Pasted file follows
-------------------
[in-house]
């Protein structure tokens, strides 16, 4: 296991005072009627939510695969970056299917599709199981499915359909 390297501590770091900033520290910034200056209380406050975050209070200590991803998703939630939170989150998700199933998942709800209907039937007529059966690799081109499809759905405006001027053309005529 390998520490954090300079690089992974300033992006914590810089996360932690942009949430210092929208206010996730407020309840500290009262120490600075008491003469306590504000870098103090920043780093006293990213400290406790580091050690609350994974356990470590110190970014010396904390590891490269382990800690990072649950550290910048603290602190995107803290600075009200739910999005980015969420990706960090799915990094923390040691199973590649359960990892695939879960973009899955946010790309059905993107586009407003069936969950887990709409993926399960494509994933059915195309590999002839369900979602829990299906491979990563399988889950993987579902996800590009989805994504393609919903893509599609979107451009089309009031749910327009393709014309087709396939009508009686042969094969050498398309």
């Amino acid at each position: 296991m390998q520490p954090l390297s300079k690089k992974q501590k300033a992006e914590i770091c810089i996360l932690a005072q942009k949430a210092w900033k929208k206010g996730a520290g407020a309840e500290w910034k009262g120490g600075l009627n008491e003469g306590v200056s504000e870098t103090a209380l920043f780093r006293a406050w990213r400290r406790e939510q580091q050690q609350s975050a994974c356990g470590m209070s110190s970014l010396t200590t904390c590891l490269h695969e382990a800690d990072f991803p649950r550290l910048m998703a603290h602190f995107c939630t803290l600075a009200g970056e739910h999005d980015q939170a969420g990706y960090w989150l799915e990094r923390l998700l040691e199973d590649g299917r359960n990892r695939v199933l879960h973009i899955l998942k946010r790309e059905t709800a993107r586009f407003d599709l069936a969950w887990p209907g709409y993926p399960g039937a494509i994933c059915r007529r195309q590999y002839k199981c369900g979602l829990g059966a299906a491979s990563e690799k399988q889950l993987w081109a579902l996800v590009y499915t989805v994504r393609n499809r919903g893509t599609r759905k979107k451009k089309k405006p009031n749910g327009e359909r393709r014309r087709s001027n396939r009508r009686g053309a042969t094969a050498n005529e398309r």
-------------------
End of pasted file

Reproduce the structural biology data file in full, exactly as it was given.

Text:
[in-house]
């Protein structure tokens, strides 16, 4: 296991005072009627939510695969970056299917599709199981499915359909 390297501590770091900033520290910034200056209380406050975050209070200590991803998703939630939170989150998700199933998942709800209907039937007529059966690799081109499809759905405006001027053309005529 390998520490954090300079690089992974300033992006914590810089996360932690942009949430210092929208206010996730407020309840500290009262120490600075008491003469306590504000870098103090920043780093006293990213400290406790580091050690609350994974356990470590110190970014010396904390590891490269382990800690990072649950550290910048603290602190995107803290600075009200739910999005980015969420990706960090799915990094923390040691199973590649359960990892695939879960973009899955946010790309059905993107586009407003069936969950887990709409993926399960494509994933059915195309590999002839369900979602829990299906491979990563399988889950993987579902996800590009989805994504393609919903893509599609979107451009089309009031749910327009393709014309087709396939009508009686042969094969050498398309």
């Amino acid at each position: 296991m390998q520490p954090l390297s300079k690089k992974q501590k300033a992006e914590i770091c810089i996360l932690a005072q942009k949430a210092w900033k929208k206010g996730a520290g407020a309840e500290w910034k009262g120490g600075l009627n008491e003469g306590v200056s504000e870098t103090a209380l920043f780093r006293a406050w990213r400290r406790e939510q580091q050690q609350s975050a994974c356990g470590m209070s110190s970014l010396t200590t904390c590891l490269h695969e382990a800690d990072f991803p649950r550290l910048m998703a603290h602190f995107c939630t803290l600075a009200g970056e739910h999005d980015q939170a969420g990706y960090w989150l799915e990094r923390l998700l040691e199973d590649g299917r359960n990892r695939v199933l879960h973009i899955l998942k946010r790309e059905t709800a993107r586009f407003d599709l069936a969950w887990p209907g709409y993926p399960g039937a494509i994933c059915r007529r195309q590999y002839k199981c369900g979602l829990g059966a299906a491979s990563e690799k399988q889950l993987w081109a579902l996800v590009y499915t989805v994504r393609n499809r919903g893509t599609r759905k979107k451009k089309k405006p009031n749910g327009e359909r393709r014309r087709s001027n396939r009508r009686g053309a042969t094969a050498n005529e398309r």